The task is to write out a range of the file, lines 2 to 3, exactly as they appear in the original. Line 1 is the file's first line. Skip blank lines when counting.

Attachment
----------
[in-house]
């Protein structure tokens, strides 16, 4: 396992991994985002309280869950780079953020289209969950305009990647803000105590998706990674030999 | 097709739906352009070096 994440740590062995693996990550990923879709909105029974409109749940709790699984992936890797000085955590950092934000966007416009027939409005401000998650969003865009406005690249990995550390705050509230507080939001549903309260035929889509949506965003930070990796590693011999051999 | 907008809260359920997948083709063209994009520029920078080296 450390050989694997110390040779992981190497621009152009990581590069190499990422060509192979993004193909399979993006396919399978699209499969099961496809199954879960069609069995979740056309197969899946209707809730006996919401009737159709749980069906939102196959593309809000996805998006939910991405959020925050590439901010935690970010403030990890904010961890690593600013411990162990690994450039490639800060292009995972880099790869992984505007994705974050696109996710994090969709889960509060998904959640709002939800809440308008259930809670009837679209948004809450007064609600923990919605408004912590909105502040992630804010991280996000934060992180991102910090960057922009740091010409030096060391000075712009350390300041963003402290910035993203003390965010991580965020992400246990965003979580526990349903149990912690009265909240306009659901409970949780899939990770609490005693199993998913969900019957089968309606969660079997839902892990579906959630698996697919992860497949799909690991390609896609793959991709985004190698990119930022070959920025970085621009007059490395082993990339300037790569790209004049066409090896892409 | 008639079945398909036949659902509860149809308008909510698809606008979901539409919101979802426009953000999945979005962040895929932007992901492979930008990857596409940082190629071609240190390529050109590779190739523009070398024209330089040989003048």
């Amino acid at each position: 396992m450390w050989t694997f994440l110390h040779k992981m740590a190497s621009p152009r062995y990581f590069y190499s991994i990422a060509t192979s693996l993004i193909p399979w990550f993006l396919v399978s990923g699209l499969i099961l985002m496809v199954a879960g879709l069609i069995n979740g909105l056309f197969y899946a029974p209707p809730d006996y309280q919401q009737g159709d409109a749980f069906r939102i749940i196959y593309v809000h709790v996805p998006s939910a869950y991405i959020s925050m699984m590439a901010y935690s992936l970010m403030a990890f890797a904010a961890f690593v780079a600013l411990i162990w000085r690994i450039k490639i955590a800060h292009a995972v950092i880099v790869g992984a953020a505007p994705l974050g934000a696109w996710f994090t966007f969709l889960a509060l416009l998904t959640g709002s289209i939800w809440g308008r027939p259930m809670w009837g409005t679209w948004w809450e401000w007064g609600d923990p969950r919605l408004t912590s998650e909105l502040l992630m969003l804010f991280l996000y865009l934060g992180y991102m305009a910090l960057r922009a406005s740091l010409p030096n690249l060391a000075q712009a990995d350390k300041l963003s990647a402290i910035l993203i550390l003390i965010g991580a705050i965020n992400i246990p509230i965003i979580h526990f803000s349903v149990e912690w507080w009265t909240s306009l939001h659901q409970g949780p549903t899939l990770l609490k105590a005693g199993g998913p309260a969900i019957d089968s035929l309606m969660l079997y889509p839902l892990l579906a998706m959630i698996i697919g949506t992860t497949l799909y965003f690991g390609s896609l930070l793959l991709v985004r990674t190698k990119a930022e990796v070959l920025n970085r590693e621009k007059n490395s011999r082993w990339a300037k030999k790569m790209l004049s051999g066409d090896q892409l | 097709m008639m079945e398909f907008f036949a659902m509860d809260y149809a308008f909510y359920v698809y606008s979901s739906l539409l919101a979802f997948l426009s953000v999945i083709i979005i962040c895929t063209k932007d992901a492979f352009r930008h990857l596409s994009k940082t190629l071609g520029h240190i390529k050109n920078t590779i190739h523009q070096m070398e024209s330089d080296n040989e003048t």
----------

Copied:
């Protein structure tokens, strides 16, 4: 396992991994985002309280869950780079953020289209969950305009990647803000105590998706990674030999 | 097709739906352009070096 994440740590062995693996990550990923879709909105029974409109749940709790699984992936890797000085955590950092934000966007416009027939409005401000998650969003865009406005690249990995550390705050509230507080939001549903309260035929889509949506965003930070990796590693011999051999 | 907008809260359920997948083709063209994009520029920078080296 450390050989694997110390040779992981190497621009152009990581590069190499990422060509192979993004193909399979993006396919399978699209499969099961496809199954879960069609069995979740056309197969899946209707809730006996919401009737159709749980069906939102196959593309809000996805998006939910991405959020925050590439901010935690970010403030990890904010961890690593600013411990162990690994450039490639800060292009995972880099790869992984505007994705974050696109996710994090969709889960509060998904959640709002939800809440308008259930809670009837679209948004809450007064609600923990919605408004912590909105502040992630804010991280996000934060992180991102910090960057922009740091010409030096060391000075712009350390300041963003402290910035993203003390965010991580965020992400246990965003979580526990349903149990912690009265909240306009659901409970949780899939990770609490005693199993998913969900019957089968309606969660079997839902892990579906959630698996697919992860497949799909690991390609896609793959991709985004190698990119930022070959920025970085621009007059490395082993990339300037790569790209004049066409090896892409 | 008639079945398909036949659902509860149809308008909510698809606008979901539409919101979802426009953000999945979005962040895929932007992901492979930008990857596409940082190629071609240190390529050109590779190739523009070398024209330089040989003048």
């Amino acid at each position: 396992m450390w050989t694997f994440l110390h040779k992981m740590a190497s621009p152009r062995y990581f590069y190499s991994i990422a060509t192979s693996l993004i193909p399979w990550f993006l396919v399978s990923g699209l499969i099961l985002m496809v199954a879960g879709l069609i069995n979740g909105l056309f197969y899946a029974p209707p809730d006996y309280q919401q009737g159709d409109a749980f069906r939102i749940i196959y593309v809000h709790v996805p998006s939910a869950y991405i959020s925050m699984m590439a901010y935690s992936l970010m403030a990890f890797a904010a961890f690593v780079a600013l411990i162990w000085r690994i450039k490639i955590a800060h292009a995972v950092i880099v790869g992984a953020a505007p994705l974050g934000a696109w996710f994090t966007f969709l889960a509060l416009l998904t959640g709002s289209i939800w809440g308008r027939p259930m809670w009837g409005t679209w948004w809450e401000w007064g609600d923990p969950r919605l408004t912590s998650e909105l502040l992630m969003l804010f991280l996000y865009l934060g992180y991102m305009a910090l960057r922009a406005s740091l010409p030096n690249l060391a000075q712009a990995d350390k300041l963003s990647a402290i910035l993203i550390l003390i965010g991580a705050i965020n992400i246990p509230i965003i979580h526990f803000s349903v149990e912690w507080w009265t909240s306009l939001h659901q409970g949780p549903t899939l990770l609490k105590a005693g199993g998913p309260a969900i019957d089968s035929l309606m969660l079997y889509p839902l892990l579906a998706m959630i698996i697919g949506t992860t497949l799909y965003f690991g390609s896609l930070l793959l991709v985004r990674t190698k990119a930022e990796v070959l920025n970085r590693e621009k007059n490395s011999r082993w990339a300037k030999k790569m790209l004049s051999g066409d090896q892409l | 097709m008639m079945e398909f907008f036949a659902m509860d809260y149809a308008f909510y359920v698809y606008s979901s739906l539409l919101a979802f997948l426009s953000v999945i083709i979005i962040c895929t063209k932007d992901a492979f352009r930008h990857l596409s994009k940082t190629l071609g520029h240190i390529k050109n920078t590779i190739h523009q070096m070398e024209s330089d080296n040989e003048t």